Ideas and activities linked to songs
Age range: 7-14
Curriculum links: English, History, Geography, Art and Design
Some of the songs in the project tell stories. Can they retell the story of one of the songs to a partner in 3 sentences and come up with other songs that that tell stories?
The Leaving of Liverpool
The Leaving of Liverpool is a wistful folk song tells the story of a sailor who is leaving his love and home town of Liverpool to sail for a new life in California.
Between 1839 and 1930 about 9 million people sailed from Liverpool in search of a new life elsewhere. Trace the sailor's journey in the song from Liverpool in England round Cape Horn to California in the USA on a map or globe. Discuss the journey he would take and why they think he is going? For further information you can use original letters and pictures of emigration from Liverpool in the nineteenth century on the Liverpool Museum website.
The song lyrics say he will send a letter when he is on the way home. Ask your pupils to write that letter imagining life on board ship, the people he has met and the adventures he has had. Did any of his fellow travellers have secrets they were running away from?
Can you think of other songs from your country or region about leaving home and moving to another country? Share them with your partner school.
Don't forget your old shipmate
This song contains many words associated with ships and sailing. What do your pupils think the following words mean? Quarter deck, sponger, loader, middle watch, stave, hulk, starboard, and flipper? Can they make a glossary of new words and phrases with definitions that they have encountered when learning the songs in the programme.
This song and Pastime with Good Company deal with the importance of friendship. Can you think of any other songs that deal with this important subject, or make up their own lyrics to a familiar tune.
The Three Pirates
Bring in a treasure chest or box containing items that could belong to the three pirates in the song. Ask the children to make up stories that tell why the pirates have these things in their chest. Invent interesting alliterative names for them, describe three outward characteristics, three inward characteristics and a secret that they share! Create drawing, paintings or comic strips about the adventures of the three Pirates as they explore London town and on their journey to see the King.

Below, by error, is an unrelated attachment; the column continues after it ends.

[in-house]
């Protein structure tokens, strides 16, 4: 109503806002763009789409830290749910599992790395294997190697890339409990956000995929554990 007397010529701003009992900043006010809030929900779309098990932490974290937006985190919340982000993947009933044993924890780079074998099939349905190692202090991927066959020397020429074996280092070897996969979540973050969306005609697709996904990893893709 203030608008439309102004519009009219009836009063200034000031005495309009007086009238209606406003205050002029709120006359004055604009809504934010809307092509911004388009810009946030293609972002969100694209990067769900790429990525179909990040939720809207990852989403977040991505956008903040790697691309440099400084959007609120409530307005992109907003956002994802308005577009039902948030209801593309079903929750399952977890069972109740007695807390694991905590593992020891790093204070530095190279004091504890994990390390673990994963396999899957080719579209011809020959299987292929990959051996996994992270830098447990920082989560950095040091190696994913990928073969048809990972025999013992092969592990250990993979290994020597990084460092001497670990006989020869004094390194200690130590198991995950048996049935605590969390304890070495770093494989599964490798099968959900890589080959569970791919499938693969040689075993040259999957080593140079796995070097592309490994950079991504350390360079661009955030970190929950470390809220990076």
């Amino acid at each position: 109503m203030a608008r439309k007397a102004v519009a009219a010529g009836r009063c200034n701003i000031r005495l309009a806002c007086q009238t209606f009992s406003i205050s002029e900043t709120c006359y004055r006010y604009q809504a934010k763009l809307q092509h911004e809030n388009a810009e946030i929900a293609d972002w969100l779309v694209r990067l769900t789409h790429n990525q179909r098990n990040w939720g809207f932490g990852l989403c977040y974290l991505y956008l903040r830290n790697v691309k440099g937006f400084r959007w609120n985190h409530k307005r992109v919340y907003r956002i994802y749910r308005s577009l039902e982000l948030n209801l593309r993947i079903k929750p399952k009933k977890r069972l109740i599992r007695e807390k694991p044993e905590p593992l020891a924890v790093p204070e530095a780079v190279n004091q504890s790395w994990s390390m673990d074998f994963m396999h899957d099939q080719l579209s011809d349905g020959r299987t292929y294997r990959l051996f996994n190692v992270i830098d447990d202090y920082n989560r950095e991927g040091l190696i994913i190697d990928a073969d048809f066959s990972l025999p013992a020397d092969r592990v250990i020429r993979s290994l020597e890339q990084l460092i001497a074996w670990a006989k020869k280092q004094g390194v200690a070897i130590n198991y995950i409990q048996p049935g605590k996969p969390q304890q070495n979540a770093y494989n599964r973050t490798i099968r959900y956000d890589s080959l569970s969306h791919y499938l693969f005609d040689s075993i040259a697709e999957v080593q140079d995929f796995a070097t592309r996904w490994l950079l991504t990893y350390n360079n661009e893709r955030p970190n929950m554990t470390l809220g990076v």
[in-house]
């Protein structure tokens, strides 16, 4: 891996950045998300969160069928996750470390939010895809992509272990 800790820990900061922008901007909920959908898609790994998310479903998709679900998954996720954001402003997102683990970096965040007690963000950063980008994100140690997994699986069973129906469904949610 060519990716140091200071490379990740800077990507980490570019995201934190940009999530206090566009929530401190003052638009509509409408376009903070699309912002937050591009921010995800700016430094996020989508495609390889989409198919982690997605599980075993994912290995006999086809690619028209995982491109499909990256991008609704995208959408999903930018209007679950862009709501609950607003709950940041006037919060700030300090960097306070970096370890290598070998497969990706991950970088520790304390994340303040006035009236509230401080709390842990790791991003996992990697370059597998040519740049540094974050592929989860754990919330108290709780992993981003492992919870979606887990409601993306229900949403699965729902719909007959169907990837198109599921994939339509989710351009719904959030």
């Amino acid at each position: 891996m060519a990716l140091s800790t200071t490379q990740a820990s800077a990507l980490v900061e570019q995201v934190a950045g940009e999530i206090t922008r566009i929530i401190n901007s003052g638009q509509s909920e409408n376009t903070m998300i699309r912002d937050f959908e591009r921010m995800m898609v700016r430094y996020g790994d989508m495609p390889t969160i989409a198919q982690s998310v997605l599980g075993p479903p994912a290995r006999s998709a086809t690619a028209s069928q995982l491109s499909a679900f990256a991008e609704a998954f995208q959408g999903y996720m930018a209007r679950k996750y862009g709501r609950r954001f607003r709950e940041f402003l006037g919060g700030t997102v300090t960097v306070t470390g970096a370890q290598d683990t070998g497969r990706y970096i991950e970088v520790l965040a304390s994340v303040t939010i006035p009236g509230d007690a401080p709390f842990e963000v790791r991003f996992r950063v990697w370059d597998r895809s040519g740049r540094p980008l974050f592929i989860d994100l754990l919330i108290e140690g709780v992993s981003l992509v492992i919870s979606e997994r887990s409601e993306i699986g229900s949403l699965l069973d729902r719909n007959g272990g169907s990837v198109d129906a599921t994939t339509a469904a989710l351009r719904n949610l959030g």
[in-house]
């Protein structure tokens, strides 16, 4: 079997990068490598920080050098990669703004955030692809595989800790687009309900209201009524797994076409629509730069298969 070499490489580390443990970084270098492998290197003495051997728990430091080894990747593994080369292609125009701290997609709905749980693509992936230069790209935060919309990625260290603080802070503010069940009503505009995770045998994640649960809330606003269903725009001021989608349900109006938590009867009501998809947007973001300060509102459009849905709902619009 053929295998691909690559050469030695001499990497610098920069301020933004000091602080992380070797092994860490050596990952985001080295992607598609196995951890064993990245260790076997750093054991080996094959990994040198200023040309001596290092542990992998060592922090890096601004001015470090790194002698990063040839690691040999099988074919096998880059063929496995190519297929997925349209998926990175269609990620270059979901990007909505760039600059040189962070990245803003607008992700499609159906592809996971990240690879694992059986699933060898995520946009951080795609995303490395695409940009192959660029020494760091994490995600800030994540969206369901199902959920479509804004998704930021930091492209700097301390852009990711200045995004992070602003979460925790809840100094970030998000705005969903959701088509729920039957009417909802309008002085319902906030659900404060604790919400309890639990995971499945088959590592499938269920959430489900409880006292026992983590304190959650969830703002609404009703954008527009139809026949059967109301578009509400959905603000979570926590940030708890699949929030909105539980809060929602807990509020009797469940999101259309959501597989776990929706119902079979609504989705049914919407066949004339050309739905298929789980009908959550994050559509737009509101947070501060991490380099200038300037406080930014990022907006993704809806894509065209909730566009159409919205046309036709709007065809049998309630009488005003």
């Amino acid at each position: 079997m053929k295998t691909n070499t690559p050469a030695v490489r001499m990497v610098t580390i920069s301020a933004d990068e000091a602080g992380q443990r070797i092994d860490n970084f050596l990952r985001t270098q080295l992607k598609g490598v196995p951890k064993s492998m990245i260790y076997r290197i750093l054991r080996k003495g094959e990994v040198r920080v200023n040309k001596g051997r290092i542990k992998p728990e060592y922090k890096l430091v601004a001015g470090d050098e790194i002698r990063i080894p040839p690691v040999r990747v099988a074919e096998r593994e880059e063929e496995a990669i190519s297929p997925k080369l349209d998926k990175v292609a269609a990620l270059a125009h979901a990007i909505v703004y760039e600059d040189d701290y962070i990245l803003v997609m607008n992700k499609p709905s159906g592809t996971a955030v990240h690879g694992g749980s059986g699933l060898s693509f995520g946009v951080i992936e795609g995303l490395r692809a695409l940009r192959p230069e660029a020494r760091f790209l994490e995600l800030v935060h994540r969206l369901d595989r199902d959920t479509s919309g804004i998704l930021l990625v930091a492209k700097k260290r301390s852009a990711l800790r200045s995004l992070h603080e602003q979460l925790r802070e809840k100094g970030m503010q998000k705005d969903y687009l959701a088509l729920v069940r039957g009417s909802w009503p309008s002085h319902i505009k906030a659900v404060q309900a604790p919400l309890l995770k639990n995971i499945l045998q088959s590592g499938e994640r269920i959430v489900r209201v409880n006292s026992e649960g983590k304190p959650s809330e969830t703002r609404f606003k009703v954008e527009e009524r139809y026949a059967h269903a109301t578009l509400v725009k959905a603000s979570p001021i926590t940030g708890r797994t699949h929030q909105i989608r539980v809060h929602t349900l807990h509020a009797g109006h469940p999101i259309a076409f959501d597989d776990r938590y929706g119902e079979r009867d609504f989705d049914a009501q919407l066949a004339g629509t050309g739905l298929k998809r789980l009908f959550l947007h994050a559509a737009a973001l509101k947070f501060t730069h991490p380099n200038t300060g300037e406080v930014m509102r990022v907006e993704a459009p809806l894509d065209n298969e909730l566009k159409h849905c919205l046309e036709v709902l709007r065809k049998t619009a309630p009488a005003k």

Perhaps organise a pirate picnic with treasure hunts and singing of songs for their parents.
This is a traditional ballad which tells the story of a young man who asks the listener to tell his former love to perform for him a series of impossible tasks. These include making him a shirt without a seam or needlework and ploughing the land with a lamb`s horn! Can your pupils write another verse about another seemingly impossible task in the same style and rhythm?
Pastime With Good Company
This song written by King Henry VIII, makes a great addition to any cross curricular learning about the Tudors. Henry VIII was King of England between 1509 and 1547 and the lyrics of the song tell us of Henry`s enjoyment of good company, hunting, singing and dancing.
Ask your pupils to find out more about the pastimes and leisure pursuits such as jousting that were popular during this period of history. Would these have been open to all classes of society? Can they found out how football and tennis were played in Tudor England and how they differ from the versions we play today?
Watch clips of Tudor dancing. Divide your class into small groups and encourage them to have a go at dances like these or invent their own dance to accompany the performance track of Pastime with Good Company. They could also learn the Divorced, Beheaded and Died song from the BBC Horrible Histories series to help them remember the names and fates of Henry's six wives!
Songs from Senegal
The song Son a Re is sung in the Sere language and celebrates the family unit. Can you think of any songs in your native language that celebrate families?
Family is very important in Senegalese culture where having a large extended family is thought to be fortunate and a sign of prosperity and wellbeing.
Ask your pupils to think about a member of their own family – how would they describe them to someone who has never met them before. Can they write down three ‘outside’ characteristics such as being tall or short or having curly or straight hair, then three ‘inside’ characteristics. Are they shy or funny? Do they have any particular quirks or sayings? Use these notes to portray the person to a partner and then produce a piece of creative writing or poem that paints a picture of this family member in words. Display their writing with photographs of the people described. Can others match the picture to the description?
The translation of the TuoNeno song into English is “Be kind to your neighbour because later they may need to look after you” (literally, become your parents).
Many stories or poems from a variety of cultures contain a moral or message. Read to your class examples from stories such as Aesop’s Fables or the poem Matilda by Hilaire Belloc. Can they work out what message the author is trying to put across and then try writing their own morality tales or poems?